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November 26, 1990 - Image 1

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Publication:
The Michigan Daily, 1990-11-26

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Iicile

Vol. CI, No. 57 Ann Arbor, Michigan - Monday, November 26, 1990 C oePYfht1990
- The Mcigan Daiy
by Sarah Schweitzer Interim Vice President for Commons at 6:30 p.m. Other fo- students here? I don't think the stu-
Daily Administration Reporter Student Services Mary Ann Swain rums will be announced that day. dent body wants me to negotiate
S W a l I i f 11 u 1 CC In response to a perceived lack of announced in a letter to the Daily Swain said she did not know if away their rights to a small vocal
communication between students and yesterday that she had not "done a any policies will be changed as the group," he said.
f r mto d s u administrators, a series of forums good job of finding ways to enter result of the forums. "Depending on Student organizers of the protests
iA r ii fl 10 Ii S Cu SS will be held this week to discuss is- into constructive discussions with which issues are raised, some two weeks ago reacted to Swain's of-
sues such as deputization and the students, especially about issues of changes could be made," she said. fer of an open forum with suspicion
d " University's drug and alcohol policy. concern to them including campus In an interview last week, and disbelief.
S t Z[ O R V Additionally, an oversight com- safety, the new alcohol and drug pol- University President James "She's concerned about bad pub-
mittee of four students, four faculty icy, (and) the student sponsored so- Duderstadt said the administration is licity....Why didn't she talk to us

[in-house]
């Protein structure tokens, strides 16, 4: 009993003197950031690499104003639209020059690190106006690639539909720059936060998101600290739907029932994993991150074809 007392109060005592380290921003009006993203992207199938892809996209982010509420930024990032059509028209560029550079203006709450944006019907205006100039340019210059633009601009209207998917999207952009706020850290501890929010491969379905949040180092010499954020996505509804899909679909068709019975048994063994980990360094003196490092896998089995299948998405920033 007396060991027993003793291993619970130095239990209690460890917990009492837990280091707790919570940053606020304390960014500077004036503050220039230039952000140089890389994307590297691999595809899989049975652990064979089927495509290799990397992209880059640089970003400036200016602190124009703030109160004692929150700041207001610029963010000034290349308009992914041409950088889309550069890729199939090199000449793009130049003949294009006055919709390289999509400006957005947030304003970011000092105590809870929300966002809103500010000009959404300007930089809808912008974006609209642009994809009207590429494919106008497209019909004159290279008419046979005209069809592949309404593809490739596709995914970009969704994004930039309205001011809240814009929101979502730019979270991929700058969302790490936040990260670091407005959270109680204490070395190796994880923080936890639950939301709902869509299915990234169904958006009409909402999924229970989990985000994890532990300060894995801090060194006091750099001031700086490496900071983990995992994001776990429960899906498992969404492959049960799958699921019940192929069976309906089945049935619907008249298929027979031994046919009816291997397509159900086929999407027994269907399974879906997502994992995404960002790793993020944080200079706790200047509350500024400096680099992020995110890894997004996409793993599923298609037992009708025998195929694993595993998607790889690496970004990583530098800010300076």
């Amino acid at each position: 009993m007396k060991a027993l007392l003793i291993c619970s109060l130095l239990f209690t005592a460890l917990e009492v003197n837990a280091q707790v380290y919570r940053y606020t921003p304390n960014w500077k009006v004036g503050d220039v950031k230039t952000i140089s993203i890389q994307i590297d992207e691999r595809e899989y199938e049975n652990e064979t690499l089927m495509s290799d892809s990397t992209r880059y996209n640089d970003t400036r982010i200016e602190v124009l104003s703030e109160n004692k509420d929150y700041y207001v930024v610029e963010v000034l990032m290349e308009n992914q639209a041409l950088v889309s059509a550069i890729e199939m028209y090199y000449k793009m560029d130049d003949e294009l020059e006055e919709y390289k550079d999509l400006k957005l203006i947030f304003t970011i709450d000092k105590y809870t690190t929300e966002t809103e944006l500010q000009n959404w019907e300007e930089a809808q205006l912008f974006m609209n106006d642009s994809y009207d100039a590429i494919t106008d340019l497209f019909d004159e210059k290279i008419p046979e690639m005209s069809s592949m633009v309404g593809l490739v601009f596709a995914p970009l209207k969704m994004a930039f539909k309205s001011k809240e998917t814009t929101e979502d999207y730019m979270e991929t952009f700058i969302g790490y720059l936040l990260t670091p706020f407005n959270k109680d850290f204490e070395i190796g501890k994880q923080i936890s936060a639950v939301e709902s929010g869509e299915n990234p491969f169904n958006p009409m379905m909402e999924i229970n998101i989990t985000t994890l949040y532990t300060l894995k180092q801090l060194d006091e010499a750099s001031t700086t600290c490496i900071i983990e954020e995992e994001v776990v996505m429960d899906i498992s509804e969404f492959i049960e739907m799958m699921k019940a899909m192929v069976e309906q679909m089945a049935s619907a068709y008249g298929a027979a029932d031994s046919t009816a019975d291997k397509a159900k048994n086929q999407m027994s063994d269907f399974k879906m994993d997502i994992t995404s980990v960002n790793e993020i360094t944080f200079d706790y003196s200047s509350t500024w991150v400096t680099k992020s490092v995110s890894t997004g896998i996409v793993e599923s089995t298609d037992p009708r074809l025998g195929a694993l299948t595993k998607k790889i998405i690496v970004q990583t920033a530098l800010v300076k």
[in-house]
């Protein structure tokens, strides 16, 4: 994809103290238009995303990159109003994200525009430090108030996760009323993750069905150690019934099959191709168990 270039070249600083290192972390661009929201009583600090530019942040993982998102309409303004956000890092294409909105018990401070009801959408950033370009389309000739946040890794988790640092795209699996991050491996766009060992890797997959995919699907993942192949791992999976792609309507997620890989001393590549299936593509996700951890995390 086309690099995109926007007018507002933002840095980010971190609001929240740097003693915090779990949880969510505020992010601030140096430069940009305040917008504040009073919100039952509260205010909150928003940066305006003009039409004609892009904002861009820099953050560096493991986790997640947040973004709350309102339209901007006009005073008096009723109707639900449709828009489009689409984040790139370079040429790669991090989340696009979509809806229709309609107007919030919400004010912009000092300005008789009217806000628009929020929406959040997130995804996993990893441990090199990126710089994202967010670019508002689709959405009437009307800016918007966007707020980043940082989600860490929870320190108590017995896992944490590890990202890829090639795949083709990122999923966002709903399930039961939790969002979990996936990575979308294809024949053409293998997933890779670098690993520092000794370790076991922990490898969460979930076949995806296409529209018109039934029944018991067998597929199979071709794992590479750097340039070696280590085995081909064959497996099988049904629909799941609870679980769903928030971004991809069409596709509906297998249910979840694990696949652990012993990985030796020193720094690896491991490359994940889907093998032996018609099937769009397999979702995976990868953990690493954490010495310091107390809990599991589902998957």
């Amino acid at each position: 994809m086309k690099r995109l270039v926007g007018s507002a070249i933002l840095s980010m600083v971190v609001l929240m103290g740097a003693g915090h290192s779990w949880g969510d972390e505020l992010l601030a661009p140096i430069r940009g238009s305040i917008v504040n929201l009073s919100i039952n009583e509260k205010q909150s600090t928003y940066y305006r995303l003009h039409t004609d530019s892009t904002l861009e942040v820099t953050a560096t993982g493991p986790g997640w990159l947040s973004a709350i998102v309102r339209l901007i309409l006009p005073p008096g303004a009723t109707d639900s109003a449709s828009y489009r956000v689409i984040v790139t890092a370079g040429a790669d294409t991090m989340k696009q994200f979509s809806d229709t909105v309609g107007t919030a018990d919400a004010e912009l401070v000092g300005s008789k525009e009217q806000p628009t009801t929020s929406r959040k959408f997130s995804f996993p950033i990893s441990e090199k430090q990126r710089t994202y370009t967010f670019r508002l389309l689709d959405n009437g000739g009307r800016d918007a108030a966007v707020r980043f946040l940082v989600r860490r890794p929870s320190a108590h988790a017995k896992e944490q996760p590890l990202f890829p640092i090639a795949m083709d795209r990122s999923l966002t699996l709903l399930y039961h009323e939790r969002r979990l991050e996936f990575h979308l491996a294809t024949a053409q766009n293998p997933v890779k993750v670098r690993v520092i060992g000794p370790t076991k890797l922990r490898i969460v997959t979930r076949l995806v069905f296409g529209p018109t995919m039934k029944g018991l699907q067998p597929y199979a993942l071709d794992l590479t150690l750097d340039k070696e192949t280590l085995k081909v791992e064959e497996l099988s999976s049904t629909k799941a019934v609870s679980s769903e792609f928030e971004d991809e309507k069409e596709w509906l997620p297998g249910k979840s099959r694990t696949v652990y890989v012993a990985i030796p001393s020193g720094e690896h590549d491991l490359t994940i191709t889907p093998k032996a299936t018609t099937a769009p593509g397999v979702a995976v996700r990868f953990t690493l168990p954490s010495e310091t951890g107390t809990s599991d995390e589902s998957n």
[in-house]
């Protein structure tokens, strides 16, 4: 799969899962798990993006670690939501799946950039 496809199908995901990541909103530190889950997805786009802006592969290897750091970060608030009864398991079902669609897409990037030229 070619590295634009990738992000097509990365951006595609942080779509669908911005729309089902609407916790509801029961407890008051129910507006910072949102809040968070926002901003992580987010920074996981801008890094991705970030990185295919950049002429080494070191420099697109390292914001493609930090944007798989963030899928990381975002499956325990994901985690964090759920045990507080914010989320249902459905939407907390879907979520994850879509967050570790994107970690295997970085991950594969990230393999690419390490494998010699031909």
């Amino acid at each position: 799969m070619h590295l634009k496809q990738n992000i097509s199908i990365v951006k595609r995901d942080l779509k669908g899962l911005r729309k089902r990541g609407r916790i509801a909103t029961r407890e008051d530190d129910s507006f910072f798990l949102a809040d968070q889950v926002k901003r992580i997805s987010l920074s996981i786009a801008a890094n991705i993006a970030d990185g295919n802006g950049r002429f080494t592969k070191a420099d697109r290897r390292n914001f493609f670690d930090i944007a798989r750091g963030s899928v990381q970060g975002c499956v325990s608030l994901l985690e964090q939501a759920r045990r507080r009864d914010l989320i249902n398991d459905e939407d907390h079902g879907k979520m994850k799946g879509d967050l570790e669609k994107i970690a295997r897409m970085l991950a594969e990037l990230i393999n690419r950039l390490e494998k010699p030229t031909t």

" and four staff members will be estab- cial events policy." willing to talk to students, but has while we were (holding a sit-in) in
llished to watch over the process of As a result, she has designed a se- no plan to negotiate. the Fleming Building?" said School
deputizing campus security officers ries of forums to address students' "Negotiate? What does that of Education Senior Dawn
and the implementation of other questions. The first forum will be mean? How can I be certain any stu- Paulinski, a member of Students for
safety measures. held tomorrow in the North Campus dent group represents the 36,000 See FORUMS, page 2

Michigan

gets

thrown

to the Gator

J.D. Carlson plants as he attempts to knock in a 37-
yard field goal to win the Ohio State game.

JOSE JUAHE/Daily
J.D. Carlson throws his arms into the air after kicking
his game-winning field goal against Ohio State.

Carlson kicks Wolverines into third
straight New Year's Day bowl game

by Ryan Schreiber
Daily Football Writer
COLUMBUS - J.D. Carlson
kicked a 37-yard field goal as time
expired, lifting Michigan to a 16-13
victory over Ohio State and giving
the Wolverines the right to play in
the Gator Bowl in Jacksonville, Fla.
on New Year's Day.
With 1:48 to play in the contest,
the Michigan defense, in a goal line
formation, tackled Ohio State quar-
terback Greg Frey on a fourth-down
option play, turning the ball over to

the Wolverine offense at the OSU
29-yard line.
Michigan moved the ball to the
19-yard line on four plays where the
kicking team lined up for the final
play of the game with three seconds.
remaining.
Carlson had missed just four
minutes earlier on a 38-yard attempt.
"I knew that once we got the ball
back, I could make it," Carlson said.
"If you're going to make bad kicks,
you only make one or two a game."

In a game dominated by defense,
Ricky Powers was the only estab-
lished offensive threat for either
team, rushing for 128 yards on the
day - over half of the Michigan of-
fense. Frey threw for 157 yards for
the Buckeyes, but completed only
half of his passes while throwing
three interceptions.
For more coverage of the
Michigan-Ohio State game, read
Sports Monday.

Lance Dottin (22) celebrates his second quarter interception with Desmond Howard (21) and Derrick
Alexander. Dottin's return set up a 30-yard field goal by J.D. Carlson.